Keeping such a long-form journal is really time consuming. Fantasies of devoting lots of time to recording deep thoughts and in-depth recollections usually founder on a simple reality.
The solution? Keep the journal idea, but ditch the length. Write down a sentence or two each day to record your most prominent memories.
One sentence is enough. Just make sure you keep your journal somewhere handy to make recording that short recollection of your day convenient, avoiding any excuse to skip days.
In writing your journal give primary attention to detail; for it is a detail which organises and preserves experience for your future self or some another reader. General statements like “we had a wonderful time” or “it was the dismal morning” make a mockery of the whole procedure, for they it evaluate the experience without recreating it. Robert Grudin
Take a confrontational incident involving yourself and another person and write it from the other person’s viewpoint.
Use your journal to explore your feelings, thoughts, memories and emotions. Be fulfilled by expressing in writing your thoughts and desires, ideas and feelings. Know what other people want or expect from you and, covertly, contrast what you do with those expectations.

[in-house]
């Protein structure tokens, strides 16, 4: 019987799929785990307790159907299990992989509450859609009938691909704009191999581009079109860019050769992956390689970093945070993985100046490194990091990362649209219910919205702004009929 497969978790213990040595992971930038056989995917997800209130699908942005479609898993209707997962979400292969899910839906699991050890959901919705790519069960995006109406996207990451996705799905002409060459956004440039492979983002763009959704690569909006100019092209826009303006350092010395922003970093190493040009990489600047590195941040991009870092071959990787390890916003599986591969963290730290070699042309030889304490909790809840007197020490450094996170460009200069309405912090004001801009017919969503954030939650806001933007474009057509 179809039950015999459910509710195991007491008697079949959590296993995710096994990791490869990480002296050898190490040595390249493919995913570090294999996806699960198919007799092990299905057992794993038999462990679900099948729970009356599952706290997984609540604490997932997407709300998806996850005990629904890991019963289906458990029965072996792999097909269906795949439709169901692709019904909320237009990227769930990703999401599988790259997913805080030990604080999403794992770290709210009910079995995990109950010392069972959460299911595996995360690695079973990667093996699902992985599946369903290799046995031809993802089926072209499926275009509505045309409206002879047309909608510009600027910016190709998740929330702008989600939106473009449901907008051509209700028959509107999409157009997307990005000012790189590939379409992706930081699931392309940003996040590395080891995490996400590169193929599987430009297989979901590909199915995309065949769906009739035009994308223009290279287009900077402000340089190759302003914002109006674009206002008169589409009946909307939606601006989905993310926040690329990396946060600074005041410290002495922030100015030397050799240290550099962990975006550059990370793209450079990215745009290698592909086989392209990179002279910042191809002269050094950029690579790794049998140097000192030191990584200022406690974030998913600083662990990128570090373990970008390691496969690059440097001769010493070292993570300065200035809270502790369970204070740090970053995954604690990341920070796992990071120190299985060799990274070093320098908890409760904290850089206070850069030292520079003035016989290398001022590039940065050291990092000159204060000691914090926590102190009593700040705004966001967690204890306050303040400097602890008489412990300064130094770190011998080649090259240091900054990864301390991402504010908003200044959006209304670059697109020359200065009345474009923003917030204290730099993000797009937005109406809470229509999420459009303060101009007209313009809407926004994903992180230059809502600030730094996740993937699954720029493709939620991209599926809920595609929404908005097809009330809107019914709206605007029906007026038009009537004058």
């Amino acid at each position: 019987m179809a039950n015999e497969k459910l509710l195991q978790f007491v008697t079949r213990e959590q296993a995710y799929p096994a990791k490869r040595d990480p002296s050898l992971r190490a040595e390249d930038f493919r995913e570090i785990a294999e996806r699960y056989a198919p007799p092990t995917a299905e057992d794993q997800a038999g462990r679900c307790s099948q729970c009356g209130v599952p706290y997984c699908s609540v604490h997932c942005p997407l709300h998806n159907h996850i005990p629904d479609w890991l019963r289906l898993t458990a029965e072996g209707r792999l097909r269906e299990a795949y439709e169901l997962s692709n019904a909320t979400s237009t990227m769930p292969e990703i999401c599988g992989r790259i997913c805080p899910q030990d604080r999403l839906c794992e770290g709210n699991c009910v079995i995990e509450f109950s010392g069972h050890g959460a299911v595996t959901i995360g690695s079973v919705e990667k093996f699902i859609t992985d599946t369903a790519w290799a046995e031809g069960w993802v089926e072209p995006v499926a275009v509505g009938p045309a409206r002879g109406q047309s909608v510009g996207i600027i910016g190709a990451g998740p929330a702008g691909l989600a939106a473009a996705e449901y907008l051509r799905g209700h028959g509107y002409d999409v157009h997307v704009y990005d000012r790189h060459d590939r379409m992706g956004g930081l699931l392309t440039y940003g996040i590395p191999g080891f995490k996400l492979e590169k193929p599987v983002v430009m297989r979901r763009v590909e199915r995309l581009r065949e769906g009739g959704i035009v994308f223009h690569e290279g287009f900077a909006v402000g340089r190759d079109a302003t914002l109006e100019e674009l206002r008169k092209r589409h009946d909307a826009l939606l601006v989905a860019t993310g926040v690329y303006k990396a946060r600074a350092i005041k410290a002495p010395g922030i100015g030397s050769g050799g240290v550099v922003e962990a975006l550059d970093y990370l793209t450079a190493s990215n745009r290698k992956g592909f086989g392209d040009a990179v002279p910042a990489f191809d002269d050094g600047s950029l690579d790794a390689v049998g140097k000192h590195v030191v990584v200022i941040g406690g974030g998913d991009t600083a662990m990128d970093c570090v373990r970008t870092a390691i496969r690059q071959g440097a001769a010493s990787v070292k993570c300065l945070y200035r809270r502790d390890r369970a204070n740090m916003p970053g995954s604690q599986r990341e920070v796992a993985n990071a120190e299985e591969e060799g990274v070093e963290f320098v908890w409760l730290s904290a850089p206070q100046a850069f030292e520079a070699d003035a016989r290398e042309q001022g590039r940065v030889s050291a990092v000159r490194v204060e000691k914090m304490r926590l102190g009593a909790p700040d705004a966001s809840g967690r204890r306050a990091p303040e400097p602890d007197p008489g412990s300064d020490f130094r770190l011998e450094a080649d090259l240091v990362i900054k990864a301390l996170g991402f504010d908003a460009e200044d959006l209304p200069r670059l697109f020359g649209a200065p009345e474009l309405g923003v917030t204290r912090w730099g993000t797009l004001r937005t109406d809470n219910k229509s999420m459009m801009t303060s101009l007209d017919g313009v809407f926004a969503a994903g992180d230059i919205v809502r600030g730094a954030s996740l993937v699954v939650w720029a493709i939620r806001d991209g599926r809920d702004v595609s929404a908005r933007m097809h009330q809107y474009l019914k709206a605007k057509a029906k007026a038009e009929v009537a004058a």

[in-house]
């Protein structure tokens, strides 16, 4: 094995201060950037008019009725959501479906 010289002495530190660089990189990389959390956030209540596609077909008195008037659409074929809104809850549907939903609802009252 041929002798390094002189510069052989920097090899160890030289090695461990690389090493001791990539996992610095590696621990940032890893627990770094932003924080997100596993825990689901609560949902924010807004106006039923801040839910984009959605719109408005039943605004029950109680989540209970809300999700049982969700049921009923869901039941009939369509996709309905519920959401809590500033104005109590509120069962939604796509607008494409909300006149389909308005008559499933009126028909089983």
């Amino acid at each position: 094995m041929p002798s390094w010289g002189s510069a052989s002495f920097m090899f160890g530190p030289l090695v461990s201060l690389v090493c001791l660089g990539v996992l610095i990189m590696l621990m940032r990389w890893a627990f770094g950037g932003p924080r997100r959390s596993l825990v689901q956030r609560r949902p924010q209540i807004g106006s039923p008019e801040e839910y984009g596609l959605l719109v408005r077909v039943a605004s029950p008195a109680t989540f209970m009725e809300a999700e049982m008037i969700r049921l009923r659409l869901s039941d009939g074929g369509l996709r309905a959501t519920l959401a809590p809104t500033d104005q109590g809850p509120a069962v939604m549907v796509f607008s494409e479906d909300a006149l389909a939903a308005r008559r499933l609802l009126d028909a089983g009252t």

Treat each encounter as a shaped short story, with a twist in the tail, turning facts into fiction. An incident from your past can be difficult to face. One solution is to see the incident from another person’s viewpoint thus removing yourself from the story. Telescope all the events of a week into a day. Tighten.
A memory is best remembered through images, not emotions. If you remember a time vividly after many years then something about it must be interesting. So if you are ever stuck, then just sit back, close your eyes and ask yourself “What do I remember vividly?”
Leave room—usually just a couple of pages—in the beginning or end of your journal for an informal table of contents.
Then number each page and try to list the topics covered as you go along. This makes finding the “good stuff” a lot easier down the road. Don’t worry about doing this each time you journal. But do complete your table of contents before starting your next journal.
Writing a journal doesn’t need to be a factual record of what you did or thought. Rather, it is how the event made you feel. That way allows you to get closer to the truth.
You are your life’s editor, imposing a shape and theme on an untidy sprawl of half-remembered events.